Kubernetes is a complex system with multiple components working in tandem. Though AKS is a managed Kubernetes offering, it still requires operators to take care of the security across the components. In this context, the document outlines the various security measures recommended across the Host, Cluster, API Server, Pods, and the supply chain for images.
Authentication and Authorization are the primary mechanism to restrict access to a cluster. It is essential to use strong authentication and authorization to limit user and administrator access as well as to limit the attack surface.
AKS-managed Azure AD integration simplifies the Azure AD integration process
Local accounts are enabled by default, and it is good best practice to disable them on an AAD enabled cluster
In the event where local accounts are required, it is recommended to limit access to the kubeconfig file
AKS supports Azure RBAC as well as Kubernetes RBAC for authorization
Leverage Azure RBAC for all identities that exist inside Azure AD, and Kubernetes RBAC for those outside of AAD (i.e., Kubernetes Service Accounts)
Leverage Azure RBAC built-in roles
Though AKS supports Service principals it is recommended to use Managed Identities for simplified management.
The identity could be system-assigned or user-assigned (BYO)
User assigned identities can be managed separately and works great with IaC
Control Plane identity controls the creation of supporting Azure resources like load balancers, disks etc.
Kubelet Identity controls authenticating with ACR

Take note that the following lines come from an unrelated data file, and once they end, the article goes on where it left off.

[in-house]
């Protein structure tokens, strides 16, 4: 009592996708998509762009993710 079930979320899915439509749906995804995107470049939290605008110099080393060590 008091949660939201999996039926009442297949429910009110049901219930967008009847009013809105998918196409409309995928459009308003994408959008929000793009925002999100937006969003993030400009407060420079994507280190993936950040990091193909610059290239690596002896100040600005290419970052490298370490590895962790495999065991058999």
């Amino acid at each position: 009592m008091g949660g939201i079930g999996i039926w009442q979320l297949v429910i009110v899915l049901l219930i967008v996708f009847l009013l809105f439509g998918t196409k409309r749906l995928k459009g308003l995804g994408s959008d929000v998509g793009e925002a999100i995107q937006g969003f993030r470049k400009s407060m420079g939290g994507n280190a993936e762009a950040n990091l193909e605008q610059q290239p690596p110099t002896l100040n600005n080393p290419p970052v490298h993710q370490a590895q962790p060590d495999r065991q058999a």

Enable AAD Pod Identities to let workloads access cloud resources securely (i.e. KeyVault, databases etc.)
Use firewalls to limit unneeded network connectivity.
Namespace should be used to define boundaries to apply security controls in an easy manner
Do not deploy any application workloads to the kube-* namespaces
Network policies control East-West traffic (i.e. pod to pod communication) through Network policies applied at the namespace level.
Avoid public exposure to the API server using private AKS cluster or limit exposure by using the authorized IP ranges
Control Egress traffic through a firewall
Consider encryption to protect confidentiality
By default, all disks in AKS are encrypted at rest with Microsoft-managed keys. Consider BYO Keys for control over encryption keys.
AKS encrypts Etcd at rest and does not allow a KMS integration to bring your own key.
Use Sealed Secret to store the secrets in source control (for ex. gitops)
Use Azure Key Vault secrets in Azure DevOps pipelines or Github Actions
Use TLS for all ingress definitions through a trusted CA like Let’s Encrypt
Kubernetes cluster security involves securing the host, cluster, and pods. Each of these layers should be hardened. Apart from it, the container image supply chain should be secured by scanning for known vulnerabilities and misconfigurations.
Azure Defender for Kubernetes provides both Host level and cluster level protection
Host Level has a limitation with AKS cluster on VMSS as there is a dependency on Log Analytics agent which is currently not supported in this setup. An enhanced daemonset approach will be released soon to address this limitation.